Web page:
The language of blockchain: Blockchain has developed many uses, such as embedding payments deeper into overall bank innovation, taking costs out of cross-border payments, and improving execution for securities payments. But the distributed ledger system lacks standard terms, contends the non-profit Accredited Standards Committee (X9). The committee has announced an initiative to write a glossary of terms and definitions for blockchain and distributed ledger technology, including bitcoin. There is confusion about some terms and phrases that different parties may understand differently, X9 said, adding the initiative will commence in October. "The idea for this new work item arose in the X9 blockchain study group, which was looking at the value of and need for standards in this area," said Guy Berg of the Minneapolis Federal Reserve, leader of the study group, in a release. "The need for a common language rose to the top: It's difficult to have clear communication when different parties are using different terms. The new TR will deliver a common vocabulary so that people can more effectively discuss and assess blockchain technology with fewer misunderstandings."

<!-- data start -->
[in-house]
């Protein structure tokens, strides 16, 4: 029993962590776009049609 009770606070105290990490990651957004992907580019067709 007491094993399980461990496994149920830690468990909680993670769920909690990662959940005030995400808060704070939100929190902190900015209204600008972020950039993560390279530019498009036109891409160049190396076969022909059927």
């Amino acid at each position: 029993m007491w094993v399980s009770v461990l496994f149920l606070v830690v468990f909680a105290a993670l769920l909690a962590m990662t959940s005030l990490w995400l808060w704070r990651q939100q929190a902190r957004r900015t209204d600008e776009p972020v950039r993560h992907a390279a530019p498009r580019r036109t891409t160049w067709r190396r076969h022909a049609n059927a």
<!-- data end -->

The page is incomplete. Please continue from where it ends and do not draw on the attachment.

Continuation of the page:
What would you like to pay? Monzo can no longer afford to offer free overseas ATM withdrawals, and it's asking its consumers to vote on what fee it should charge. The mobile payment company says its cost of oversea withdrawals has increased from about $8.50 per user to about $20 per user in the past year due to a segment of the company's customer base that is primarily interested in the overseas service. Monzo has placed a poll on its site with three options: A 1% fee for ATM withdrawals in Europe and 2% elsewhere in the world outside of the U.K.; a 1.5% fee for all non-U.K. withdrawals; or a free allowance of about $230 per month and a 3% charge thereafter. Monzo says these options are designed to cover costs and not turn a profit. The company does not charge fees for point of sale transactions.